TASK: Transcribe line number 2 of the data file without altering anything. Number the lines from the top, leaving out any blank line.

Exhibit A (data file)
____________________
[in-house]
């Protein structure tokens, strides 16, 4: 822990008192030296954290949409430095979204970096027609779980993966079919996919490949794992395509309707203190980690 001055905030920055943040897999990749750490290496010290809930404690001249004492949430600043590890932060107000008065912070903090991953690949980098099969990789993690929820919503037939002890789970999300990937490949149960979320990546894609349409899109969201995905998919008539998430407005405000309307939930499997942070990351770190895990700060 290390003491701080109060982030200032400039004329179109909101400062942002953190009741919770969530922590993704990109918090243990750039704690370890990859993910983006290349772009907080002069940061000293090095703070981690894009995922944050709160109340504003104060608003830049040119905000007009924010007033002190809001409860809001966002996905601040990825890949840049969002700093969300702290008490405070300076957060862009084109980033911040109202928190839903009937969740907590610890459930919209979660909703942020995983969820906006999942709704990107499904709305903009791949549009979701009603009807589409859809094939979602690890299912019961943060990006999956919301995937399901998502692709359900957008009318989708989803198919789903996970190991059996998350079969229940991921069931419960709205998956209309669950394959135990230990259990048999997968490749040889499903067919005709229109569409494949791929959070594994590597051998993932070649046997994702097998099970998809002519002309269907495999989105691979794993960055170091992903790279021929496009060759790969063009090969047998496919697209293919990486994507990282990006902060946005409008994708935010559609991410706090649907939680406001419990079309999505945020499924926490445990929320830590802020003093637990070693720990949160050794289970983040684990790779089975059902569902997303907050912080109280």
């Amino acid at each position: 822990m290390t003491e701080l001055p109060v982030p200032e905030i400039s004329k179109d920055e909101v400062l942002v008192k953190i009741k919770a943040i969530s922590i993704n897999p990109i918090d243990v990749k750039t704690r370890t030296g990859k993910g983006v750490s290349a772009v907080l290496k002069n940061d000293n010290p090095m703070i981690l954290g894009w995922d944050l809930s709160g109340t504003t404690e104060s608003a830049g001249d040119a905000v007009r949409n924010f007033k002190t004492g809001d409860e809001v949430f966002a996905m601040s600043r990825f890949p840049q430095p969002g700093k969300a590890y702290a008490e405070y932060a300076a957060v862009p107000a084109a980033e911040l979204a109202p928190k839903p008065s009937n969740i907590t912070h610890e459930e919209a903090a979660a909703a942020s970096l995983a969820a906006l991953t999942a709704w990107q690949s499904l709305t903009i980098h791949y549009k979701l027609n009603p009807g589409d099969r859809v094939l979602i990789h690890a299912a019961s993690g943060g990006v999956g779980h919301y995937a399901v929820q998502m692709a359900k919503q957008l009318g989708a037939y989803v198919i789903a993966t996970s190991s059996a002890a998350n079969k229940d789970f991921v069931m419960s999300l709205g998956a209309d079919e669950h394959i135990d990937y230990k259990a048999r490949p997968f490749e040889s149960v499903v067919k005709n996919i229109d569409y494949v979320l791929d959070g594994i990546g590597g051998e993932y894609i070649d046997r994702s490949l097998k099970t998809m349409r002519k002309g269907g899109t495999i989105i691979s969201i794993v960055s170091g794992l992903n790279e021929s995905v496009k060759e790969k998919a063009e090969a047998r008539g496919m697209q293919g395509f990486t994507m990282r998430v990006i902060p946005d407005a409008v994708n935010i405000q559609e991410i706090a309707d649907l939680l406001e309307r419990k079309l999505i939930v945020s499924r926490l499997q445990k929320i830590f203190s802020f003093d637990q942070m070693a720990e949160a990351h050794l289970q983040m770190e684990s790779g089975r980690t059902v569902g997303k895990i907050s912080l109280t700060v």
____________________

């Protein structure tokens, strides 16, 4: 822990008192030296954290949409430095979204970096027609779980993966079919996919490949794992395509309707203190980690 001055905030920055943040897999990749750490290496010290809930404690001249004492949430600043590890932060107000008065912070903090991953690949980098099969990789993690929820919503037939002890789970999300990937490949149960979320990546894609349409899109969201995905998919008539998430407005405000309307939930499997942070990351770190895990700060 290390003491701080109060982030200032400039004329179109909101400062942002953190009741919770969530922590993704990109918090243990750039704690370890990859993910983006290349772009907080002069940061000293090095703070981690894009995922944050709160109340504003104060608003830049040119905000007009924010007033002190809001409860809001966002996905601040990825890949840049969002700093969300702290008490405070300076957060862009084109980033911040109202928190839903009937969740907590610890459930919209979660909703942020995983969820906006999942709704990107499904709305903009791949549009979701009603009807589409859809094939979602690890299912019961943060990006999956919301995937399901998502692709359900957008009318989708989803198919789903996970190991059996998350079969229940991921069931419960709205998956209309669950394959135990230990259990048999997968490749040889499903067919005709229109569409494949791929959070594994590597051998993932070649046997994702097998099970998809002519002309269907495999989105691979794993960055170091992903790279021929496009060759790969063009090969047998496919697209293919990486994507990282990006902060946005409008994708935010559609991410706090649907939680406001419990079309999505945020499924926490445990929320830590802020003093637990070693720990949160050794289970983040684990790779089975059902569902997303907050912080109280």